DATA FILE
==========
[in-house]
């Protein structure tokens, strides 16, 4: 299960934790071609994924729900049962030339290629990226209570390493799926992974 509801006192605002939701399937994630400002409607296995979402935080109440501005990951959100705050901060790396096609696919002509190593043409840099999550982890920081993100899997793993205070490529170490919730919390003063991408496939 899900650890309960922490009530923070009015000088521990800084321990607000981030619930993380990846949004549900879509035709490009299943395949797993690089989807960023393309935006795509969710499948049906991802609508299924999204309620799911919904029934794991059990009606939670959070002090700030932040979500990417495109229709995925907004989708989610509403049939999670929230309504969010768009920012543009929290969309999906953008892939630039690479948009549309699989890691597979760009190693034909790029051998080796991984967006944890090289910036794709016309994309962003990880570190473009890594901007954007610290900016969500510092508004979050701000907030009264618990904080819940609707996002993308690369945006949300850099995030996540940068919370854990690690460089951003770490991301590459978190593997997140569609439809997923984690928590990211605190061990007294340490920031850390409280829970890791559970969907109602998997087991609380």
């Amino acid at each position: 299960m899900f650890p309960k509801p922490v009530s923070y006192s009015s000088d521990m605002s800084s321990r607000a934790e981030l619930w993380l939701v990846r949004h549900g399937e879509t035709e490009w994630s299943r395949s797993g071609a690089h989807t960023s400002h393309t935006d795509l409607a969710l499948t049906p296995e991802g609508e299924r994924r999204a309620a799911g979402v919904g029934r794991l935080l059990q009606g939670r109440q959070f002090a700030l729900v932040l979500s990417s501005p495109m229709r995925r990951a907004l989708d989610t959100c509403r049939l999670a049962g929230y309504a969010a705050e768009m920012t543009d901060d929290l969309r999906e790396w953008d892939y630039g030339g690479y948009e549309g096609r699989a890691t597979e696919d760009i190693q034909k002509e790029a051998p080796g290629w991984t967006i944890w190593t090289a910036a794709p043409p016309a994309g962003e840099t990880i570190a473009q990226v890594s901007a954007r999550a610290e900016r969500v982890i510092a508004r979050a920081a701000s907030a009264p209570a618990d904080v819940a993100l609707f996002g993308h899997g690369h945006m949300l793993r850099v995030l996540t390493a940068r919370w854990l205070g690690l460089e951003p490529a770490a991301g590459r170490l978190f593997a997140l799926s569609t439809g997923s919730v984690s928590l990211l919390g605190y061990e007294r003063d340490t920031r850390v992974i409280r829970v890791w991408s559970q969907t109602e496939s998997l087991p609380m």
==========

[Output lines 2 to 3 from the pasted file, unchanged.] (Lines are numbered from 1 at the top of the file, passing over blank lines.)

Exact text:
């Protein structure tokens, strides 16, 4: 299960934790071609994924729900049962030339290629990226209570390493799926992974 509801006192605002939701399937994630400002409607296995979402935080109440501005990951959100705050901060790396096609696919002509190593043409840099999550982890920081993100899997793993205070490529170490919730919390003063991408496939 899900650890309960922490009530923070009015000088521990800084321990607000981030619930993380990846949004549900879509035709490009299943395949797993690089989807960023393309935006795509969710499948049906991802609508299924999204309620799911919904029934794991059990009606939670959070002090700030932040979500990417495109229709995925907004989708989610509403049939999670929230309504969010768009920012543009929290969309999906953008892939630039690479948009549309699989890691597979760009190693034909790029051998080796991984967006944890090289910036794709016309994309962003990880570190473009890594901007954007610290900016969500510092508004979050701000907030009264618990904080819940609707996002993308690369945006949300850099995030996540940068919370854990690690460089951003770490991301590459978190593997997140569609439809997923984690928590990211605190061990007294340490920031850390409280829970890791559970969907109602998997087991609380």
């Amino acid at each position: 299960m899900f650890p309960k509801p922490v009530s923070y006192s009015s000088d521990m605002s800084s321990r607000a934790e981030l619930w993380l939701v990846r949004h549900g399937e879509t035709e490009w994630s299943r395949s797993g071609a690089h989807t960023s400002h393309t935006d795509l409607a969710l499948t049906p296995e991802g609508e299924r994924r999204a309620a799911g979402v919904g029934r794991l935080l059990q009606g939670r109440q959070f002090a700030l729900v932040l979500s990417s501005p495109m229709r995925r990951a907004l989708d989610t959100c509403r049939l999670a049962g929230y309504a969010a705050e768009m920012t543009d901060d929290l969309r999906e790396w953008d892939y630039g030339g690479y948009e549309g096609r699989a890691t597979e696919d760009i190693q034909k002509e790029a051998p080796g290629w991984t967006i944890w190593t090289a910036a794709p043409p016309a994309g962003e840099t990880i570190a473009q990226v890594s901007a954007r999550a610290e900016r969500v982890i510092a508004r979050a920081a701000s907030a009264p209570a618990d904080v819940a993100l609707f996002g993308h899997g690369h945006m949300l793993r850099v995030l996540t390493a940068r919370w854990l205070g690690l460089e951003p490529a770490a991301g590459r170490l978190f593997a997140l799926s569609t439809g997923s919730v984690s928590l990211l919390g605190y061990e007294r003063d340490t920031r850390v992974i409280r829970v890791w991408s559970q969907t109602e496939s998997l087991p609380m």